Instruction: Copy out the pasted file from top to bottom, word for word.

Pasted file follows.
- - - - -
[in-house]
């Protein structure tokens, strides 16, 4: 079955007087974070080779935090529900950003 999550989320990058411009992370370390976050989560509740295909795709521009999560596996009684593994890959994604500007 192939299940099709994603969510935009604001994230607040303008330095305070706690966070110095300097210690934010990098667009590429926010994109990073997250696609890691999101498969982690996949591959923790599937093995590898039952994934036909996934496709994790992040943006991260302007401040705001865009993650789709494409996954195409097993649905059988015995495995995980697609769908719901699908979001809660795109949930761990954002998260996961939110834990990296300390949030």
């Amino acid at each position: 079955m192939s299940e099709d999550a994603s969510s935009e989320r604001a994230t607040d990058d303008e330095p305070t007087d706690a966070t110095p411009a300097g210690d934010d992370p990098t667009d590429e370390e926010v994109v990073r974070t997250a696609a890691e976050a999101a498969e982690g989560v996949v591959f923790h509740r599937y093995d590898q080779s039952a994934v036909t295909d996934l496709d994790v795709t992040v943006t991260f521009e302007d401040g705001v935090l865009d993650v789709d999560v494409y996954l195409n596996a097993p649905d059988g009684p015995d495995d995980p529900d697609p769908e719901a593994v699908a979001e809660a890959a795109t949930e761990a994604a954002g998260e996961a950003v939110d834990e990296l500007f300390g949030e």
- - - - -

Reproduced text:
[in-house]
């Protein structure tokens, strides 16, 4: 079955007087974070080779935090529900950003 999550989320990058411009992370370390976050989560509740295909795709521009999560596996009684593994890959994604500007 192939299940099709994603969510935009604001994230607040303008330095305070706690966070110095300097210690934010990098667009590429926010994109990073997250696609890691999101498969982690996949591959923790599937093995590898039952994934036909996934496709994790992040943006991260302007401040705001865009993650789709494409996954195409097993649905059988015995495995995980697609769908719901699908979001809660795109949930761990954002998260996961939110834990990296300390949030």
């Amino acid at each position: 079955m192939s299940e099709d999550a994603s969510s935009e989320r604001a994230t607040d990058d303008e330095p305070t007087d706690a966070t110095p411009a300097g210690d934010d992370p990098t667009d590429e370390e926010v994109v990073r974070t997250a696609a890691e976050a999101a498969e982690g989560v996949v591959f923790h509740r599937y093995d590898q080779s039952a994934v036909t295909d996934l496709d994790v795709t992040v943006t991260f521009e302007d401040g705001v935090l865009d993650v789709d999560v494409y996954l195409n596996a097993p649905d059988g009684p015995d495995d995980p529900d697609p769908e719901a593994v699908a979001e809660a890959a795109t949930e761990a994604a954002g998260e996961a950003v939110d834990e990296l500007f300390g949030e």